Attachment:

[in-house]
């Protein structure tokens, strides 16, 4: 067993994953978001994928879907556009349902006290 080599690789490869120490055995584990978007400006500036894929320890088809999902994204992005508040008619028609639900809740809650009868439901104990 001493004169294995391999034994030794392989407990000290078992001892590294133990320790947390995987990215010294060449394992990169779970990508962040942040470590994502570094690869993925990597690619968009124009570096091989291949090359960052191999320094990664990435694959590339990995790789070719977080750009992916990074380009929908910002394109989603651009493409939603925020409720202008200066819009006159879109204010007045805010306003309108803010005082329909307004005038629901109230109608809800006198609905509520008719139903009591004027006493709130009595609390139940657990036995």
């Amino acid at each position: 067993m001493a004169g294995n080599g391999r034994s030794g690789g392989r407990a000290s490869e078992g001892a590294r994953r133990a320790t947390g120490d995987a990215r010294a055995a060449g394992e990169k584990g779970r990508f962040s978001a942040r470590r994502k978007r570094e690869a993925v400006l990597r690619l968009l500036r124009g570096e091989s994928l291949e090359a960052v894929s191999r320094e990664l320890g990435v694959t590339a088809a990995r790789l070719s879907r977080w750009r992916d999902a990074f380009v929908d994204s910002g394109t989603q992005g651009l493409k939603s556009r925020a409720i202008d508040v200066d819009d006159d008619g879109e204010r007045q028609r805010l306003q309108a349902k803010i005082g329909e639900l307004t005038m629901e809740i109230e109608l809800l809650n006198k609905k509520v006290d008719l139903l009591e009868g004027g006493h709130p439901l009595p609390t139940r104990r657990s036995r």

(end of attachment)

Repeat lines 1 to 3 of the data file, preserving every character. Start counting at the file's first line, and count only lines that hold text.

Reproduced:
[in-house]
């Protein structure tokens, strides 16, 4: 067993994953978001994928879907556009349902006290 080599690789490869120490055995584990978007400006500036894929320890088809999902994204992005508040008619028609639900809740809650009868439901104990 001493004169294995391999034994030794392989407990000290078992001892590294133990320790947390995987990215010294060449394992990169779970990508962040942040470590994502570094690869993925990597690619968009124009570096091989291949090359960052191999320094990664990435694959590339990995790789070719977080750009992916990074380009929908910002394109989603651009493409939603925020409720202008200066819009006159879109204010007045805010306003309108803010005082329909307004005038629901109230109608809800006198609905509520008719139903009591004027006493709130009595609390139940657990036995």
């Amino acid at each position: 067993m001493a004169g294995n080599g391999r034994s030794g690789g392989r407990a000290s490869e078992g001892a590294r994953r133990a320790t947390g120490d995987a990215r010294a055995a060449g394992e990169k584990g779970r990508f962040s978001a942040r470590r994502k978007r570094e690869a993925v400006l990597r690619l968009l500036r124009g570096e091989s994928l291949e090359a960052v894929s191999r320094e990664l320890g990435v694959t590339a088809a990995r790789l070719s879907r977080w750009r992916d999902a990074f380009v929908d994204s910002g394109t989603q992005g651009l493409k939603s556009r925020a409720i202008d508040v200066d819009d006159d008619g879109e204010r007045q028609r805010l306003q309108a349902k803010i005082g329909e639900l307004t005038m629901e809740i109230e109608l809800l809650n006198k609905k509520v006290d008719l139903l009591e009868g004027g006493h709130p439901l009595p609390t139940r104990r657990s036995r």